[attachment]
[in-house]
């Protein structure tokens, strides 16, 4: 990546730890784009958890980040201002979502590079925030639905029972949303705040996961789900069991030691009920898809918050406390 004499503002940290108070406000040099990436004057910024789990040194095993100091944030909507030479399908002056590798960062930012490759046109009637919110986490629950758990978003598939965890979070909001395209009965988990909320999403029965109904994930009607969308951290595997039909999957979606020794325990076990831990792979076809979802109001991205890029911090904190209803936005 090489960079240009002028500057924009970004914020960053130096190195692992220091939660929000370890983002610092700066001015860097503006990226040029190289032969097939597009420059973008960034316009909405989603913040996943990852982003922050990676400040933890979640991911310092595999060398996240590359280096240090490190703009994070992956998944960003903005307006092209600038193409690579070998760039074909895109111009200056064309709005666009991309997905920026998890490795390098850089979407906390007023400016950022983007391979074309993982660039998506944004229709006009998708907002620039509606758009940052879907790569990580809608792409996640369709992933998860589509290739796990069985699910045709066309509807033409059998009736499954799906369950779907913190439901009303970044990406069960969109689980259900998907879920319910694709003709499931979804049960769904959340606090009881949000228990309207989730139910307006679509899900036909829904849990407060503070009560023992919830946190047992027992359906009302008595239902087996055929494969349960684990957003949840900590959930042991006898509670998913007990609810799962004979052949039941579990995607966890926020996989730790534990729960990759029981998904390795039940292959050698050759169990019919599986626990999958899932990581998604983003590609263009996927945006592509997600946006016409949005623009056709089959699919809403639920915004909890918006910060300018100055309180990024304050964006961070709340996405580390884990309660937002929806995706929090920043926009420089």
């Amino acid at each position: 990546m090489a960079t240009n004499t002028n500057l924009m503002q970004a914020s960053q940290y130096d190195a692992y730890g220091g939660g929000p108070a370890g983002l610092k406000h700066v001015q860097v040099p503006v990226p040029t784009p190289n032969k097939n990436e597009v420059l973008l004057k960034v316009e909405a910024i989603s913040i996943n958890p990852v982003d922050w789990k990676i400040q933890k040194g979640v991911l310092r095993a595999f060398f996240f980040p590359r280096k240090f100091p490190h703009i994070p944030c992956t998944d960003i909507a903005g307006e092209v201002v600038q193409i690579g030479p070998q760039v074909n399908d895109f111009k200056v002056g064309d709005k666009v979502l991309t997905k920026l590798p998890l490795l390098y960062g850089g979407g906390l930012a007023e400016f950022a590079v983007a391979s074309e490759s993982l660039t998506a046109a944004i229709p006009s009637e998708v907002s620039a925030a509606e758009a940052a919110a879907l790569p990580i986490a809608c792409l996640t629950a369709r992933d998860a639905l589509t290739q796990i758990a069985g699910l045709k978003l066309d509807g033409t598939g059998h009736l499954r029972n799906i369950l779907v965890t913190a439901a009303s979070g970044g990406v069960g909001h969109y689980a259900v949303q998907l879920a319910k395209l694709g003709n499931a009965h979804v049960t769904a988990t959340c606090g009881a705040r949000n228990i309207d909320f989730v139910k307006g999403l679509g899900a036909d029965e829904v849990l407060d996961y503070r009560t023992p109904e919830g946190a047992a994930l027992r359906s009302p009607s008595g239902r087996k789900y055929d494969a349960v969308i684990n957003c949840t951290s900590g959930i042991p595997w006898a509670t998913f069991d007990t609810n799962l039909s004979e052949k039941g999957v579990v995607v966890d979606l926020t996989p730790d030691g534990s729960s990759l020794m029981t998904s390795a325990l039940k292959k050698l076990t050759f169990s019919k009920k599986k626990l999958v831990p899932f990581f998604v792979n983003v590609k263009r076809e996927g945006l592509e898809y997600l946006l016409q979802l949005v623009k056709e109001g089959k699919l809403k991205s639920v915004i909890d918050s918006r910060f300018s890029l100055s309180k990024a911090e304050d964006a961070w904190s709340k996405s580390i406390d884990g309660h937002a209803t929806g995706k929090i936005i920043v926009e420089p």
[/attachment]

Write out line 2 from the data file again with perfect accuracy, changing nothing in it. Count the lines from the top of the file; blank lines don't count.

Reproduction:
């Protein structure tokens, strides 16, 4: 990546730890784009958890980040201002979502590079925030639905029972949303705040996961789900069991030691009920898809918050406390 004499503002940290108070406000040099990436004057910024789990040194095993100091944030909507030479399908002056590798960062930012490759046109009637919110986490629950758990978003598939965890979070909001395209009965988990909320999403029965109904994930009607969308951290595997039909999957979606020794325990076990831990792979076809979802109001991205890029911090904190209803936005 090489960079240009002028500057924009970004914020960053130096190195692992220091939660929000370890983002610092700066001015860097503006990226040029190289032969097939597009420059973008960034316009909405989603913040996943990852982003922050990676400040933890979640991911310092595999060398996240590359280096240090490190703009994070992956998944960003903005307006092209600038193409690579070998760039074909895109111009200056064309709005666009991309997905920026998890490795390098850089979407906390007023400016950022983007391979074309993982660039998506944004229709006009998708907002620039509606758009940052879907790569990580809608792409996640369709992933998860589509290739796990069985699910045709066309509807033409059998009736499954799906369950779907913190439901009303970044990406069960969109689980259900998907879920319910694709003709499931979804049960769904959340606090009881949000228990309207989730139910307006679509899900036909829904849990407060503070009560023992919830946190047992027992359906009302008595239902087996055929494969349960684990957003949840900590959930042991006898509670998913007990609810799962004979052949039941579990995607966890926020996989730790534990729960990759029981998904390795039940292959050698050759169990019919599986626990999958899932990581998604983003590609263009996927945006592509997600946006016409949005623009056709089959699919809403639920915004909890918006910060300018100055309180990024304050964006961070709340996405580390884990309660937002929806995706929090920043926009420089």